Review: Alexander

Posted by: Dean Kish  //  November 24, 2004 @ 11:59am

Filed under: Reviews

Who was the legendary Alexander? Were his exploits merely myth? Why was he so great?

The true story of the legendary Macedonian King Alexander the Great is still debated today by historians and experts on the conqueror. One such interpretation, carved and refined by Hollywood director Oliver Stone, is coming to a multiplex near you.

In Stone's recreation of Alexander's life, we begin with the would-be king's birth and then eventually his witnessing the rape of his mother by his drunken father. Then, on the eve of his 20th birthday, Alexander (Colin Farrell) has a long discussion with his abused, neglected, and scheming mother Olympias (Angelina Jolie) about the world he is about to enter as a man.

Eventually, Alexander has a falling out with his father King Phillip (Val Kilmer), and it nearly costs him the throne as he tries to defend his mother's honor against a sea of drunken kinsmen.

After Phillip's death, Alexander assumes the throne, and his obsession with conquering Persia consumes him as he tackles unbelievable odds to bring down the biggest empire in the known world. Before his obsession weans, Alexander will have left his warlord mark on 90% of the known world of that era before the age of 33.

Stone's uncovering of shocking facts and creating debate is nothing new. He unleashed a sea of controversy when he released his overwhelming film, JFK, which poked all sorts of holes in a lot of theories pertaining to the assassination of US president John F. Kennedy.

Stone's films thrive on controversy, and a lot of his films exist just because Stone wants to make people think about and analyze the stories and tales, and what they think they know about a subject. Every one of Stone's more high-profile and successful films have ignited a debate somewhere. This is also true about his Greek epic, Alexander.

One of the stronger themes in Alexander is the discussion of if Alexander was in fact a bi-sexual. When telling Alexander's story, I am not sure if his sexuality is what should be a primary focus. Does it really matter or is Stone just trying to stir up more trouble?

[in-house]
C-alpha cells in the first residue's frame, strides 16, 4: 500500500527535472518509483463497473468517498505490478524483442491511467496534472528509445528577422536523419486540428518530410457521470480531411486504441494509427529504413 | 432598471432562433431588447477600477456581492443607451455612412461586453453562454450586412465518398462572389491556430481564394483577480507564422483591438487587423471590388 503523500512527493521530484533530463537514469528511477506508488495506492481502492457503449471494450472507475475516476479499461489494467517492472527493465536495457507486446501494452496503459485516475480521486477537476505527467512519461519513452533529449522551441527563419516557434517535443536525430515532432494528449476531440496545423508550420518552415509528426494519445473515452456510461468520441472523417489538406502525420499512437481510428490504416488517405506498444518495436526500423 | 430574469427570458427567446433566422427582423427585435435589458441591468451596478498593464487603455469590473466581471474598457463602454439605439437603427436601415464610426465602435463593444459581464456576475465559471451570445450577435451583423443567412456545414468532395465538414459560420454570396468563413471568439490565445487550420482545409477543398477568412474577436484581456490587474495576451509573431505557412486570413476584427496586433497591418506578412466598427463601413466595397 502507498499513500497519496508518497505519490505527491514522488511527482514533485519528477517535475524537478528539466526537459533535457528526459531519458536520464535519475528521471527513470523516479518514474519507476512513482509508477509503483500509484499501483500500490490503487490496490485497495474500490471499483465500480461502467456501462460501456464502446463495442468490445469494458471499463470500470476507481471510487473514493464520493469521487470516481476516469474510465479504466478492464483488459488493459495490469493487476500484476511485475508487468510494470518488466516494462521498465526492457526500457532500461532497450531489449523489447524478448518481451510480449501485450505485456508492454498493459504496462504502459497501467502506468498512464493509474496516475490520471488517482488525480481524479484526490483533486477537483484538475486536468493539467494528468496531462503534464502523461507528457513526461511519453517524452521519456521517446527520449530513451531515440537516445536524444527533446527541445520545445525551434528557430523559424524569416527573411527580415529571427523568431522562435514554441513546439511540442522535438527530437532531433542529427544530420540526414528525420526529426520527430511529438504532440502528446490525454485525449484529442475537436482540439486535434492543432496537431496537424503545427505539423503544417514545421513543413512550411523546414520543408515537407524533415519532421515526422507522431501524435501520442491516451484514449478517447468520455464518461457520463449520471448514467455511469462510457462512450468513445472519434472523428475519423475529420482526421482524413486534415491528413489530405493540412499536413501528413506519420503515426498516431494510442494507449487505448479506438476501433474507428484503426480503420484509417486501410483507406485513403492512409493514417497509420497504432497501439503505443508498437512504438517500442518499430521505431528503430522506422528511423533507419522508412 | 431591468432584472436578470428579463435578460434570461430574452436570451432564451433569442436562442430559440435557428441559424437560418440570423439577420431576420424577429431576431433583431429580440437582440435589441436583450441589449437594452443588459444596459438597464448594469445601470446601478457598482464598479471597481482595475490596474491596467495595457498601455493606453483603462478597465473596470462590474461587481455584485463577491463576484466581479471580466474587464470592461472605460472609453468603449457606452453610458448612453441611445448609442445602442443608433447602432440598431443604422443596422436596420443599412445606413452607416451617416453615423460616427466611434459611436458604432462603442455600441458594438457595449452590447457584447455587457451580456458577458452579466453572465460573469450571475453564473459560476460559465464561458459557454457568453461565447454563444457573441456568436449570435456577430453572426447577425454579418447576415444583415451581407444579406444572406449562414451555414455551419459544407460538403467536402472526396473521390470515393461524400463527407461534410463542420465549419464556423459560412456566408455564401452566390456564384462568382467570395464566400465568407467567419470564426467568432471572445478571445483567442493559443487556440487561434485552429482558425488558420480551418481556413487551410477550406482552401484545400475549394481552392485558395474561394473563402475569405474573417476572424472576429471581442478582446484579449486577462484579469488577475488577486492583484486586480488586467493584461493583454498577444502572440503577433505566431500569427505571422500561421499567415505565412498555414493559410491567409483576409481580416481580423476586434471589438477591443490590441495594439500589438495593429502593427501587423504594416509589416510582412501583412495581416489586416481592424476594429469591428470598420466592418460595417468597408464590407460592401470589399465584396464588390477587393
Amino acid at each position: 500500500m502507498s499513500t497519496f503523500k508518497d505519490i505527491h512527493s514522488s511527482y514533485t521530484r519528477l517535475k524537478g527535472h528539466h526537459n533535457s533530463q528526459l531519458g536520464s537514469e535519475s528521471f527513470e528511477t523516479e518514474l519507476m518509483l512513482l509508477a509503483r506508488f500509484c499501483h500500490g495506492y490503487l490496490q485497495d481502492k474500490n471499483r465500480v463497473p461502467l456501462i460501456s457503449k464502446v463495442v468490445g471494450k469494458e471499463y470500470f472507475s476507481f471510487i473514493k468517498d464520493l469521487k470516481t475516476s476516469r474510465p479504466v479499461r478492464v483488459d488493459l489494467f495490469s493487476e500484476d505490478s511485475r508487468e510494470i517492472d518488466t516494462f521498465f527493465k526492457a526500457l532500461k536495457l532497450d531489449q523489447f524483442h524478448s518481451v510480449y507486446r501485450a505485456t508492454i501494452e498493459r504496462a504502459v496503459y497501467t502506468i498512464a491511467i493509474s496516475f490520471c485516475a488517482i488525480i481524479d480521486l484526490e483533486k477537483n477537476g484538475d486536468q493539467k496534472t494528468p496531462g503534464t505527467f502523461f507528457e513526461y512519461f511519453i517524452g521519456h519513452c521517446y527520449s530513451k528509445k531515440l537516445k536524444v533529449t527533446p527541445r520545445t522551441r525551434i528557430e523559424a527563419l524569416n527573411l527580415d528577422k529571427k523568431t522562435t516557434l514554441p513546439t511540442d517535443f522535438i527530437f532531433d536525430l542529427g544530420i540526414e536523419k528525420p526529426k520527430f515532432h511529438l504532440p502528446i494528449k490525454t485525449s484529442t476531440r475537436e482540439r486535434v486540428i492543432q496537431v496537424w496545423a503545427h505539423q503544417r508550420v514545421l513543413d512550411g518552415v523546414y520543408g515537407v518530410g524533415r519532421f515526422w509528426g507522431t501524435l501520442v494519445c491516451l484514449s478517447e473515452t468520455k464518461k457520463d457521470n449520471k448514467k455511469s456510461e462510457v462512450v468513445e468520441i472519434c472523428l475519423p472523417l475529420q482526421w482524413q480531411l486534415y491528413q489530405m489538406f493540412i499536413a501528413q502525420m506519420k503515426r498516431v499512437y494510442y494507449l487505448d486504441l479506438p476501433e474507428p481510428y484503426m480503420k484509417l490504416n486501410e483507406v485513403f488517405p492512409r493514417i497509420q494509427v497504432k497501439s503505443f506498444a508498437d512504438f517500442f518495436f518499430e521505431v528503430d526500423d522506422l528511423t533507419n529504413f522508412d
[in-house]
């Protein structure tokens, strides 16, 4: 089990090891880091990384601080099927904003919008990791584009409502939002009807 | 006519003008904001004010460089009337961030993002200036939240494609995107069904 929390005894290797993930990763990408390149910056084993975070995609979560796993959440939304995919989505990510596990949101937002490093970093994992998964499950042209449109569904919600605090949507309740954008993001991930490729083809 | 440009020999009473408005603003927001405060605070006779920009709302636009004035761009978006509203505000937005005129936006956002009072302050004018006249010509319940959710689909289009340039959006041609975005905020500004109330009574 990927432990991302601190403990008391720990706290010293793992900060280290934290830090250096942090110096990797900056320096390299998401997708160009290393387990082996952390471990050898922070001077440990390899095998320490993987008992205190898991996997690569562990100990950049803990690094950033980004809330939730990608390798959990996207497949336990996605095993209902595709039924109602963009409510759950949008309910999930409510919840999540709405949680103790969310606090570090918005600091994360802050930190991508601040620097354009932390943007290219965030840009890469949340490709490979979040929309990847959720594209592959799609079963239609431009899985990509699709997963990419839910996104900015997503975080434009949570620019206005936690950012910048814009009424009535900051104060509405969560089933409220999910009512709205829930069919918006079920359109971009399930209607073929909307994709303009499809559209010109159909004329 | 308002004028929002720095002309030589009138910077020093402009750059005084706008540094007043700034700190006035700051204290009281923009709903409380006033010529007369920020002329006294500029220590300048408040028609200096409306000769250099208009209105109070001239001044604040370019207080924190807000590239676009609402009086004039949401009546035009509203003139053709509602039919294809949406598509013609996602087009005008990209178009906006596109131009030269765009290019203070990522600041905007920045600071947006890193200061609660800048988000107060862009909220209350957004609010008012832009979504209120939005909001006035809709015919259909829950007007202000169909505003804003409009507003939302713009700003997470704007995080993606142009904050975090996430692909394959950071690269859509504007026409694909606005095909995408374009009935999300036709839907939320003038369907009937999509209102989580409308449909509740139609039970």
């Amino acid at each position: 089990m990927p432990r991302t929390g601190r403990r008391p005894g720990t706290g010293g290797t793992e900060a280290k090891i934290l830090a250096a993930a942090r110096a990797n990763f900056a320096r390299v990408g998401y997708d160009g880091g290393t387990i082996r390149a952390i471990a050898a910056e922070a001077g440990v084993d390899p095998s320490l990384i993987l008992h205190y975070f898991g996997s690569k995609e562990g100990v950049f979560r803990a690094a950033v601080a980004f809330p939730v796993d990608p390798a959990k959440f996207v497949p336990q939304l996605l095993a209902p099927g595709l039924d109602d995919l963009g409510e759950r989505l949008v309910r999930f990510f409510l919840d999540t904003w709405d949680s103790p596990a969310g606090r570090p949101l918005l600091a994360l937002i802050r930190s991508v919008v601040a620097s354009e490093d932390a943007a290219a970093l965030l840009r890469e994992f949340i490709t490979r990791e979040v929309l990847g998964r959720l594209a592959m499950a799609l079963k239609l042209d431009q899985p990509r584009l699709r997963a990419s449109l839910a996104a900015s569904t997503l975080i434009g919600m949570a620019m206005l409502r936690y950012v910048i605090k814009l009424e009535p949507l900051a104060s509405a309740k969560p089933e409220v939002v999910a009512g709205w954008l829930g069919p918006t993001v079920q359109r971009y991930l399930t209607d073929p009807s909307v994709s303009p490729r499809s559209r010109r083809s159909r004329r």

In some ways I wished that Stone would have focused more evenly on all the elements he did discuss in this telling. There is a lot of heavy-aimed dialogue and are impassioned screaming scenes about empire, growth, and glory. We have seen all this before. I wanted more from Stone on who Alexander was. Except I am not sure the film answered any of those questions but instead just created more.

There is a lot of dialogue, shouting matches, and a carnivorous love scene in the middle portion of the film, but little is really said or resolved. I really wished there was another war sequence in the middle of the film. There needed to be more action to liven up the drama.

I really enjoyed the film's production design. I also thoroughly enjoyed the film's first epic battle sequence, but felt we needed more of that awe and gruesomeness to show who and what a conqueror strives for. The film also never held back in its battle sequences, which allowed for total immersion into the utter chaos that was warfare of that time.

I liked Colin Farrell as Alexander. I am not a huge fan of Farrell as an actor, but for some reason he holds the film together. I also really loved the venomous portrayal of Angelina Jolie and the cantankerous and drunken performance by Val Kilmer. Angelina Jolie's performance of Olympias is amazing if you can forgive the accent she chose for her character. I loved the character, and Jolie's edginess just brings out a desperation and desire that is unmistakable.

However, Jolie isn't the only bad accent in the film, and it is one of the obvious flaws of the film. From Jared Leto's Irish pretty boy accent to Rosario Dawson's over-acted broken English accent, the cast really missed the boat to what their characters should sound like. The film's dialect coaches should have at least found a common thread. It is strange that Leto sounds more Irish than Farrell, when Farrell is actually Irish.

For the film's length and its countless scenes of endless dialogue, I found that the film lacked a real desire in itself. Stone surely opened up some new questions and gave us a peak at the man, but never really fleshed out the conqueror. I wish Stone was more about the story of the man than delivering, yet again, another controversy. (3.5 out of 5) So Says the Soothsayer.

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